Department of Cell Biology
Actins; Amino Acid Sequence; Biochemistry; Blood Platelets; Cytoskeleton; Detergents; Humans; Microfilament Proteins; Molecular Sequence Data; Phosphatidylinositol 4,5-Diphosphate; Phosphatidylinositols; Phosphorylation; Quaternary Ammonium Compounds; Threonine
Cell Biology | Life Sciences | Medicine and Health Sciences
Activation of human platelets with thrombin transiently increases phosphorylation at (558)threonine of moesin as determined with phosphorylation state-specific antibodies. This specific modification is completely inhibited by the kinase inhibitor staurosporine and maximally promoted by the phosphatase inhibitor calyculin A, making it possible to purify the two forms of moesin to homogeneity. Blot overlay assays with F-actin probes labeled with either [32P]ATP or 125I show that only phosphorylated moesin interacts with F-actin in total platelet lysates, in moesin antibody immunoprecipitates, and when purified. In the absence of detergents, both forms of the isolated protein are aggregated. Phosphorylated, purified moesin co-sediments with alpha- or beta/gamma-actin filaments in cationic, but not in anionic, nonionic, or amphoteric detergents. The interaction affinity is high (Kd, approximately 1.5 nM), and the maximal moesin:actin stoichiometry is 1:1. This interaction is also observed in platelets extracted with cationic but not with nonionic detergents. In 0.1% Triton X-100, F-actin interacts with phosphorylated moesin only in the presence of polyphosphatidylinositides. Thus, both polyphosphatidylinositides and phosphorylation can activate moesin's high-affinity F-actin binding site in vitro. Dual regulation by both mechanisms may be important for proper cellular control of moesin-mediated linkages between the actin cytoskeleton and the plasma membrane.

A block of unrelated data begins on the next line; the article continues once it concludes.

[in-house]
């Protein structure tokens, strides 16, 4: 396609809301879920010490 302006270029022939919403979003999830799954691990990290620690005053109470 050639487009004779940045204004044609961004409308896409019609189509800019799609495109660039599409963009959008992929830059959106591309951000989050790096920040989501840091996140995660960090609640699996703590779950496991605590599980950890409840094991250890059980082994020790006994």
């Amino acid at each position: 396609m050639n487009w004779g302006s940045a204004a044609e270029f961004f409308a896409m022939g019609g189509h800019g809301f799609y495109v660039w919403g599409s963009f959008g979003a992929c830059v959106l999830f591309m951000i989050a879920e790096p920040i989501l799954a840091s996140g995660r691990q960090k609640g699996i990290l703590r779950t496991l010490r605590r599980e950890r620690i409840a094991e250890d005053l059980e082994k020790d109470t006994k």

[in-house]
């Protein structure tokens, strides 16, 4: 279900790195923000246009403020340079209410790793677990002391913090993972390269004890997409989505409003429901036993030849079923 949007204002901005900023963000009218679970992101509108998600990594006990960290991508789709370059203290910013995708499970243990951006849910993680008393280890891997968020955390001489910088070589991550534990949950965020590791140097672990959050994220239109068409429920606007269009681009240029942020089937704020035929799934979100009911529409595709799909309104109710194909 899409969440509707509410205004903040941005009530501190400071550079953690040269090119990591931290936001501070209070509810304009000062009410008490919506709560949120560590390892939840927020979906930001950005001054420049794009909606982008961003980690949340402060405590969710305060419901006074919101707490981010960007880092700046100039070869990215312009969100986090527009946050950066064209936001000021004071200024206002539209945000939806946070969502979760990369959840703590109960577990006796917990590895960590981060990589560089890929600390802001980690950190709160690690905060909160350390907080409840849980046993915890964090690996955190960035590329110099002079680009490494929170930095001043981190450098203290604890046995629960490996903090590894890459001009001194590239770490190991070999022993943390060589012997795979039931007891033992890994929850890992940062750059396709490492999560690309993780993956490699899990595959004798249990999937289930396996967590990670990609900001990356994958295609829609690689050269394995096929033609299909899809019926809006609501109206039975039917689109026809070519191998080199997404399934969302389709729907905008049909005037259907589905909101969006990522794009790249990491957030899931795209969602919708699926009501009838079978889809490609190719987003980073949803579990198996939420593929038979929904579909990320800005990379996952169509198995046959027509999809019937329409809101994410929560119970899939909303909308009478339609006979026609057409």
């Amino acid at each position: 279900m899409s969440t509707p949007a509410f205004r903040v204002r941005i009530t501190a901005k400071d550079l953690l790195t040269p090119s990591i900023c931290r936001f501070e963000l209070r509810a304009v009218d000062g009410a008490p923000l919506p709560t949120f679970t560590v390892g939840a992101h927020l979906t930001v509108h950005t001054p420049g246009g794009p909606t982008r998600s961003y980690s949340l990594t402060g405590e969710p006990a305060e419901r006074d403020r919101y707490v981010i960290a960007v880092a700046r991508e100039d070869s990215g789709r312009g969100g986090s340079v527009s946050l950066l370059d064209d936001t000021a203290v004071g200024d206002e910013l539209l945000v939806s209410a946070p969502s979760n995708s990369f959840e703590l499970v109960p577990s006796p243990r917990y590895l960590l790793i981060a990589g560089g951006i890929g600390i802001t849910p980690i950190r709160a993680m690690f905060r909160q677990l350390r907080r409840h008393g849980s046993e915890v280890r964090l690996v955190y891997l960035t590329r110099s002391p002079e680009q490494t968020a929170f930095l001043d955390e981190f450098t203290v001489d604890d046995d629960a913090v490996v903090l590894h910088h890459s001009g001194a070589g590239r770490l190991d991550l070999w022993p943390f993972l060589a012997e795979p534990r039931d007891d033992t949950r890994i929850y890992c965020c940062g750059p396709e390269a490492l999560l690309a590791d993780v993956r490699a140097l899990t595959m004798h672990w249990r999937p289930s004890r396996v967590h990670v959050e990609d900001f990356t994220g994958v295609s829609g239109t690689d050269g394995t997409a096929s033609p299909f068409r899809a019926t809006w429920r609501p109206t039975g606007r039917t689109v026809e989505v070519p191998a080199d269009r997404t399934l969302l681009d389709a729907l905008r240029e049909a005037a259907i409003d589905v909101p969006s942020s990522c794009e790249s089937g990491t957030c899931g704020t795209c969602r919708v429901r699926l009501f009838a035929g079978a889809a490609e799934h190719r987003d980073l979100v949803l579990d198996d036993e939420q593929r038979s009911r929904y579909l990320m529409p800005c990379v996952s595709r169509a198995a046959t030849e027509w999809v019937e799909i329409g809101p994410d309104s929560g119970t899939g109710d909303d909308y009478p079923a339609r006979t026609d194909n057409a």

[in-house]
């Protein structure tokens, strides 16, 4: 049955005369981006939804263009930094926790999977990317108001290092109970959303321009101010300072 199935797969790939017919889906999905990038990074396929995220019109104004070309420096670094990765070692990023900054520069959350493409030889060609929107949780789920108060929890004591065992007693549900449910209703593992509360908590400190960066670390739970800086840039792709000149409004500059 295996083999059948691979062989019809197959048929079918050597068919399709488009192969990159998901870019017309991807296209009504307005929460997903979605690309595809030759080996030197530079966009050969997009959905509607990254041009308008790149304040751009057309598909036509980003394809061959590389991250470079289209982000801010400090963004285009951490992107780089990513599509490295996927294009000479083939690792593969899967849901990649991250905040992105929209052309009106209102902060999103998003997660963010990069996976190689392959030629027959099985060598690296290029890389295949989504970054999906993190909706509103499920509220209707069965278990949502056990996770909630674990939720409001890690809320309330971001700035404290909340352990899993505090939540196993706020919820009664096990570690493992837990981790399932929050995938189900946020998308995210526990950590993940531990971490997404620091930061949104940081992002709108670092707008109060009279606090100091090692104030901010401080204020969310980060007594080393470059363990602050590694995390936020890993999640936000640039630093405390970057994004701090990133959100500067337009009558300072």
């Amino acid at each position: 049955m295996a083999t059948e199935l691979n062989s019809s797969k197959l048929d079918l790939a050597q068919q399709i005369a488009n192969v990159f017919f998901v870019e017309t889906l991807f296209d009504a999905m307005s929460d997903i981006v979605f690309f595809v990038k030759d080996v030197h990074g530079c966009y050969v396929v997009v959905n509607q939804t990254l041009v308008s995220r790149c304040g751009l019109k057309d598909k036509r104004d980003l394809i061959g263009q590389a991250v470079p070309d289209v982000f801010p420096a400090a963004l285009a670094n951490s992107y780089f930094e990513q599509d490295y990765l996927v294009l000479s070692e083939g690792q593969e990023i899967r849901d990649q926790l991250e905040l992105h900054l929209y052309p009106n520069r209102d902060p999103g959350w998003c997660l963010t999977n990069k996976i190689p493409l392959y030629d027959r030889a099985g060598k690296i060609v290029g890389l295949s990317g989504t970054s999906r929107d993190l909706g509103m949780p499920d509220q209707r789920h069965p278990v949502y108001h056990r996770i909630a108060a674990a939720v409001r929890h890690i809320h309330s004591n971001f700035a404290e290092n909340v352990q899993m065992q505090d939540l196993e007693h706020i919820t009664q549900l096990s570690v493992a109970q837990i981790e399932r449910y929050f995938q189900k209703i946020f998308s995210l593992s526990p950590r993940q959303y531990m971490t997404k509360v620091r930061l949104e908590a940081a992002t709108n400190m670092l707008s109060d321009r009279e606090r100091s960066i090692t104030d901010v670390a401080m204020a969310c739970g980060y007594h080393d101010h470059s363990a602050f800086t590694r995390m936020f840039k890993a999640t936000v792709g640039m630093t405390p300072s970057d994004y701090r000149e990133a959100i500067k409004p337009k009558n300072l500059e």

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Citation: Mol Biol Cell. 1999 Aug;10(8):2669-85.
Nakamura, F.; Huang, L.; Pestonjamasp, Kersi N.; Luna, Elizabeth J.; and Furthmayr, H., "Regulation of F-actin binding to platelet moesin in vitro by both phosphorylation of threonine 558 and polyphosphatidylinositides" (1999). Women’s Health Research Faculty Publications. 301.